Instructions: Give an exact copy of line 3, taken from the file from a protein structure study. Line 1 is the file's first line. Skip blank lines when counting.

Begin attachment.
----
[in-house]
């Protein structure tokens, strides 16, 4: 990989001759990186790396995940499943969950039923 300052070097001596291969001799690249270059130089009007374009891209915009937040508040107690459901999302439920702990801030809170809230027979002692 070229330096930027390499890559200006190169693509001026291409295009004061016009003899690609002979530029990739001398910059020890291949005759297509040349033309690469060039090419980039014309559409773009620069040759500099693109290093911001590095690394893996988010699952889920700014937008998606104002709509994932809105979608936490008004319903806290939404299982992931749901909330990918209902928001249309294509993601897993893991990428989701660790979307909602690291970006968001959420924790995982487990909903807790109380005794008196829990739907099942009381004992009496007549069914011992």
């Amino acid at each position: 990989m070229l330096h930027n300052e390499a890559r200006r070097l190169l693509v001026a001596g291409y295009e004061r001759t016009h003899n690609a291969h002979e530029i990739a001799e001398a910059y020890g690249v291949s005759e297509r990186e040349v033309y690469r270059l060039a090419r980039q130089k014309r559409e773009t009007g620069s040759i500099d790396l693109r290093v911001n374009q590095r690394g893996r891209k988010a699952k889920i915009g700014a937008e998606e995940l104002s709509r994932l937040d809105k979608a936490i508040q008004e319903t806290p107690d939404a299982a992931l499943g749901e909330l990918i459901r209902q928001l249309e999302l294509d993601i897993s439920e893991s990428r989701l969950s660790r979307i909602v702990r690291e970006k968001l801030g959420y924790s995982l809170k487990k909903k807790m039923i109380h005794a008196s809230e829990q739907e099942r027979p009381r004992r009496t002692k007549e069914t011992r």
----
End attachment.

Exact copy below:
């Amino acid at each position: 990989m070229l330096h930027n300052e390499a890559r200006r070097l190169l693509v001026a001596g291409y295009e004061r001759t016009h003899n690609a291969h002979e530029i990739a001799e001398a910059y020890g690249v291949s005759e297509r990186e040349v033309y690469r270059l060039a090419r980039q130089k014309r559409e773009t009007g620069s040759i500099d790396l693109r290093v911001n374009q590095r690394g893996r891209k988010a699952k889920i915009g700014a937008e998606e995940l104002s709509r994932l937040d809105k979608a936490i508040q008004e319903t806290p107690d939404a299982a992931l499943g749901e909330l990918i459901r209902q928001l249309e999302l294509d993601i897993s439920e893991s990428r989701l969950s660790r979307i909602v702990r690291e970006k968001l801030g959420y924790s995982l809170k487990k909903k807790m039923i109380h005794a008196s809230e829990q739907e099942r027979p009381r004992r009496t002692k007549e069914t011992r």